Roy Baker purchased the 40-acre property east of Bouquet Junction in 1923 for the purpose of breeding and selling show and pleasure horses.
To that end he imported saddle brood mares from Kentucky and studded them with a pedigreed, chestnut-colored saddlebred stallion named Peavine McDonald (b. 1910),
which sired five pedigreed mares and four pedigreed colts between 1920 and 1936.
Baker advertised that he had 2,500 acres of grazing land and also offered training and boarding services for outside horses.
Probably to attract horse buyers to his ranch in faraway Saugus, Baker staged rodeos. Some references suggest he
built a 12,000-seat arena in 1924, but this is dubious. We do know he held a rodeo on the property on April 11, 1926. That December,
Baker and partner Bob Anderson started construction on a new stadium, complete with partially covered grandstand seating and a quarter-mile oval track.
When it opened May 1, 1927, it seated 18,000 fans, and thousands more had to be turned away for lack of room.
Over the next decade, ownership of the arena
would change hands three more times.
As with a majority of the American populace, Baker was hit hard financially by the Great Depression of 1929 and was forced
to sell the stadium to cowboy actor Hoot Gibson in 1930. Gibson continued to hold rodeos at the stadium and drew a Hollywood crowd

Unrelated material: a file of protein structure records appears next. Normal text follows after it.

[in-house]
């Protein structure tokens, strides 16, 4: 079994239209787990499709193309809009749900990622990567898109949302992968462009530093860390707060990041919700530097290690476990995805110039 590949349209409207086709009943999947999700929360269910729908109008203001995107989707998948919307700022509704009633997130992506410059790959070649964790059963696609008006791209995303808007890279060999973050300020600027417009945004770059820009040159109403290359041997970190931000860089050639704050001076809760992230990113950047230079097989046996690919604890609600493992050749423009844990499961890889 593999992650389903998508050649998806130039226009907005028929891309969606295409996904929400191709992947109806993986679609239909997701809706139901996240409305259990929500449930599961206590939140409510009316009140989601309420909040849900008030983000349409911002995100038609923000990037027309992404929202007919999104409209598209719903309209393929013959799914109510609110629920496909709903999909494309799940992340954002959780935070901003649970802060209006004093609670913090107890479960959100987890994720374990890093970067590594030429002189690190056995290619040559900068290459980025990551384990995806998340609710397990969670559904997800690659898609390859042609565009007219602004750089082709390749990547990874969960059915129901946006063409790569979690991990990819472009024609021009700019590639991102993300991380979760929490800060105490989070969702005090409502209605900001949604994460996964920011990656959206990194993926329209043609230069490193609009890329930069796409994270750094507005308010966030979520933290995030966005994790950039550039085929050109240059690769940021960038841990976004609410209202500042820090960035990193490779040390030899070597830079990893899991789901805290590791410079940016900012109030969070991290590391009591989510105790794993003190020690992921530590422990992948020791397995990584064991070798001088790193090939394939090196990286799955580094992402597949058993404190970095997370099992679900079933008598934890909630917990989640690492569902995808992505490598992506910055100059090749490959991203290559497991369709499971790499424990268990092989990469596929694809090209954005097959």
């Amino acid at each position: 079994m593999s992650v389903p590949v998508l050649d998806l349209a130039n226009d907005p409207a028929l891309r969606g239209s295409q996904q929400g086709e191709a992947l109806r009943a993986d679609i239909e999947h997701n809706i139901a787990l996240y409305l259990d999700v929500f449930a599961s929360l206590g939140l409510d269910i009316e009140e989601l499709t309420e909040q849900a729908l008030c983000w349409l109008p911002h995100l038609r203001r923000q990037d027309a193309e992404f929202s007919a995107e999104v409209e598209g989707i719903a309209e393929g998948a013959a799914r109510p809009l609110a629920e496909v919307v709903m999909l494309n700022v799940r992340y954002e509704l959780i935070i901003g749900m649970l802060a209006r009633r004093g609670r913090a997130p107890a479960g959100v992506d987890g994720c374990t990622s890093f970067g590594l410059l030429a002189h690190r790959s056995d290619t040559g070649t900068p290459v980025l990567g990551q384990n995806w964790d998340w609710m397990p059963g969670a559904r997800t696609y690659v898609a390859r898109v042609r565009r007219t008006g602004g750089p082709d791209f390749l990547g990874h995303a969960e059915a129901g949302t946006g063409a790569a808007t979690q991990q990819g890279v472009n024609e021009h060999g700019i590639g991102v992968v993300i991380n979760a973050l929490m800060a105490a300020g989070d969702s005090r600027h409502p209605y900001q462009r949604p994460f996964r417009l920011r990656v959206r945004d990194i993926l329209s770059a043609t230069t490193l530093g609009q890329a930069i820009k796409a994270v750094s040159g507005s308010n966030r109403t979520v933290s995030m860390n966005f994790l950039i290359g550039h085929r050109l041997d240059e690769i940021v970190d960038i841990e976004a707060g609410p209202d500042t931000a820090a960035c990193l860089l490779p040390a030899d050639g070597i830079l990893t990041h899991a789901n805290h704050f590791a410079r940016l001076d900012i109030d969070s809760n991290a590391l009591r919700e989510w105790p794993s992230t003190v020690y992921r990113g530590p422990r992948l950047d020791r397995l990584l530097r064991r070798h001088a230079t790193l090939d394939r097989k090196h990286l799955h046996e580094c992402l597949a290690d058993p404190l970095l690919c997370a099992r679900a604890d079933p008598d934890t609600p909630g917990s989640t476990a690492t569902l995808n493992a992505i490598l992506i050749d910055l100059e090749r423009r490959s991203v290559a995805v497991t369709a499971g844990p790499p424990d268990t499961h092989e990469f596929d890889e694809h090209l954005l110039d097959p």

including famous actors such as William S. Hart, Harry Carey, Tom Mix, and John Wayne. He also used the stadium as a movie set
or leased it to other companies for film making.
But Gibson felt the effects of the Depression, as well. In September 1933 he appeared in a Los Angeles courtroom and pleaded poverty,
saying he had no assets with which to repay a $2,500 loan. He testified that he owned a one-third interest in Hoot Gibson Inc., which owned
the Saugus rodeo, and that it was in arrears.
In 1934, Gibson sold the stadium to Paul Hill, owner of the Western Livestock Stockyards, who continued to call it the Hoot Gibson Rodeo.
As with his predecessors, however, the stadium brought
Hill financial hardship when it was hit by the Great Flood of March 2, 1938. Heavy rains that year caused a river of water to flow down
Soledad Canyon and filled the ranch home and arena with mud and debris. As reported in the Los Angeles
Times, the "old buildings ... collapsed during the March floods" and the arena was built anew.
Nonetheless, Hill lost the ranch sometime after the April 1938 rodeo. According to Reynolds,
the property was repossessed by
the bank. In 1939, ownership passed to William Bonelli, and it was renamed Bonelli Stadium.
Bonelli, a professor of economics at Occidental College,
continued the annual rodeo tradition
for a number of years but introduced auto racing in 1939 on a more frequent schedule; ultimately auto racing became the primary draw and Bonelli
renamed the arena Saugus Speedway.
Occasional rodeos and circuses continued until at least the late 1960s, auto racing until 1995. The facility was sometimes used for
concerts before the grandstands were removed in 2012 (the originals had been replaced in 1955). The venue continues to host an outdoor swap meet.